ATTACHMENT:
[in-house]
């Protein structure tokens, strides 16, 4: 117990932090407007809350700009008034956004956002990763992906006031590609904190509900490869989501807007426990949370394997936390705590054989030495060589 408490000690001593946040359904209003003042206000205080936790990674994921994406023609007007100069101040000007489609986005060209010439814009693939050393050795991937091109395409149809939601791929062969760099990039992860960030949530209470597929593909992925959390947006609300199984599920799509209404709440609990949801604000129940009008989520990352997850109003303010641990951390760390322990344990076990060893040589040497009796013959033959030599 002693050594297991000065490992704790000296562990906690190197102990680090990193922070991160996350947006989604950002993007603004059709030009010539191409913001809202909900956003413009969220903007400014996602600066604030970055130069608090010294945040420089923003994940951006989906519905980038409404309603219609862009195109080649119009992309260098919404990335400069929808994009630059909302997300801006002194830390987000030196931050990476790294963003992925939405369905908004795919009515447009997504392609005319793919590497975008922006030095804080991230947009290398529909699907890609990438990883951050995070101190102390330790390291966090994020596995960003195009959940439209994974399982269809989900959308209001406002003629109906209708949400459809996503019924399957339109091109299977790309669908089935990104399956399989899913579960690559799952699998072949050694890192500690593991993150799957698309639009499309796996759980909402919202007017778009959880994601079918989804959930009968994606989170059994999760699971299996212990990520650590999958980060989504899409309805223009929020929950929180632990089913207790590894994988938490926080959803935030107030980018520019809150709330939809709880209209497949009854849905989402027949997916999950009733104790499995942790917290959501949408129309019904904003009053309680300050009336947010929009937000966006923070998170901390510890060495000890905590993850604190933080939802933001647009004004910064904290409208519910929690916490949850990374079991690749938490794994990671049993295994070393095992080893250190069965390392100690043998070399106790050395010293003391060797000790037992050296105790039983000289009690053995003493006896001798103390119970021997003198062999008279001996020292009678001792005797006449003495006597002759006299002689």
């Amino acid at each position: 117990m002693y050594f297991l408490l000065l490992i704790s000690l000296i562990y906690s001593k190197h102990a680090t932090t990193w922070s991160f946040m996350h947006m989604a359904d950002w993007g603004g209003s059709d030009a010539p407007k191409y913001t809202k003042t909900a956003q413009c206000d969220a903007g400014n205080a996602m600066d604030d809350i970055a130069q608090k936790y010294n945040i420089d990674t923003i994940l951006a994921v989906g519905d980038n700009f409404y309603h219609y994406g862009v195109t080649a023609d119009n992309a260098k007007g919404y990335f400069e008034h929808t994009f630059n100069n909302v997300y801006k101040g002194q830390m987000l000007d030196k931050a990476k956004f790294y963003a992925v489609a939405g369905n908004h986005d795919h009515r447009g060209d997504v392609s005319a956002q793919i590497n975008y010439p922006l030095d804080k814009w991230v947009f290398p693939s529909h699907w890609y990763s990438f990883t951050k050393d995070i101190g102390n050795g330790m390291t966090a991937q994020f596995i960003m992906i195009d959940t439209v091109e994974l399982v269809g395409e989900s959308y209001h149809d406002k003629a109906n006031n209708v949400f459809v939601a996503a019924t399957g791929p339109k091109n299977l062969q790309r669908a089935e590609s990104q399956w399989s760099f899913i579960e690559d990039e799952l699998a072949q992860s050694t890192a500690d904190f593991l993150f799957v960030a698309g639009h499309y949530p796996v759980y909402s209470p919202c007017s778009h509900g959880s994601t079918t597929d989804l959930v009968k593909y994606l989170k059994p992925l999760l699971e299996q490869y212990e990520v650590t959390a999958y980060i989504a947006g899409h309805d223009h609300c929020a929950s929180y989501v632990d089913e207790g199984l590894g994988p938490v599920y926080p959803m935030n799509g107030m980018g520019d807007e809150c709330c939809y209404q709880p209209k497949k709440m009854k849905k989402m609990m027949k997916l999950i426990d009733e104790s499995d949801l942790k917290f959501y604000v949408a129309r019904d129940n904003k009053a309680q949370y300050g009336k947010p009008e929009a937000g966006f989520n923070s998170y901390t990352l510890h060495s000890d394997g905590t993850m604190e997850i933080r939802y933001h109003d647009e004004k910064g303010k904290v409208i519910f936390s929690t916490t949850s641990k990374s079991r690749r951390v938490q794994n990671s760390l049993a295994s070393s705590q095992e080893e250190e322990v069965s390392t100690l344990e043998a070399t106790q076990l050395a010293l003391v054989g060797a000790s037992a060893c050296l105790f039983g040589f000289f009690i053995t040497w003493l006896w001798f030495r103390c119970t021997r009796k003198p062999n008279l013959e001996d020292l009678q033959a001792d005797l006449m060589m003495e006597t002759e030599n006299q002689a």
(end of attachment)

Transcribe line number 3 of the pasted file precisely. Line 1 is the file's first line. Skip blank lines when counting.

């Amino acid at each position: 117990m002693y050594f297991l408490l000065l490992i704790s000690l000296i562990y906690s001593k190197h102990a680090t932090t990193w922070s991160f946040m996350h947006m989604a359904d950002w993007g603004g209003s059709d030009a010539p407007k191409y913001t809202k003042t909900a956003q413009c206000d969220a903007g400014n205080a996602m600066d604030d809350i970055a130069q608090k936790y010294n945040i420089d990674t923003i994940l951006a994921v989906g519905d980038n700009f409404y309603h219609y994406g862009v195109t080649a023609d119009n992309a260098k007007g919404y990335f400069e008034h929808t994009f630059n100069n909302v997300y801006k101040g002194q830390m987000l000007d030196k931050a990476k956004f790294y963003a992925v489609a939405g369905n908004h986005d795919h009515r447009g060209d997504v392609s005319a956002q793919i590497n975008y010439p922006l030095d804080k814009w991230v947009f290398p693939s529909h699907w890609y990763s990438f990883t951050k050393d995070i101190g102390n050795g330790m390291t966090a991937q994020f596995i960003m992906i195009d959940t439209v091109e994974l399982v269809g395409e989900s959308y209001h149809d406002k003629a109906n006031n209708v949400f459809v939601a996503a019924t399957g791929p339109k091109n299977l062969q790309r669908a089935e590609s990104q399956w399989s760099f899913i579960e690559d990039e799952l699998a072949q992860s050694t890192a500690d904190f593991l993150f799957v960030a698309g639009h499309y949530p796996v759980y909402s209470p919202c007017s778009h509900g959880s994601t079918t597929d989804l959930v009968k593909y994606l989170k059994p992925l999760l699971e299996q490869y212990e990520v650590t959390a999958y980060i989504a947006g899409h309805d223009h609300c929020a929950s929180y989501v632990d089913e207790g199984l590894g994988p938490v599920y926080p959803m935030n799509g107030m980018g520019d807007e809150c709330c939809y209404q709880p209209k497949k709440m009854k849905k989402m609990m027949k997916l999950i426990d009733e104790s499995d949801l942790k917290f959501y604000v949408a129309r019904d129940n904003k009053a309680q949370y300050g009336k947010p009008e929009a937000g966006f989520n923070s998170y901390t990352l510890h060495s000890d394997g905590t993850m604190e997850i933080r939802y933001h109003d647009e004004k910064g303010k904290v409208i519910f936390s929690t916490t949850s641990k990374s079991r690749r951390v938490q794994n990671s760390l049993a295994s070393s705590q095992e080893e250190e322990v069965s390392t100690l344990e043998a070399t106790q076990l050395a010293l003391v054989g060797a000790s037992a060893c050296l105790f039983g040589f000289f009690i053995t040497w003493l006896w001798f030495r103390c119970t021997r009796k003198p062999n008279l013959e001996d020292l009678q033959a001792d005797l006449m060589m003495e006597t002759e030599n006299q002689a």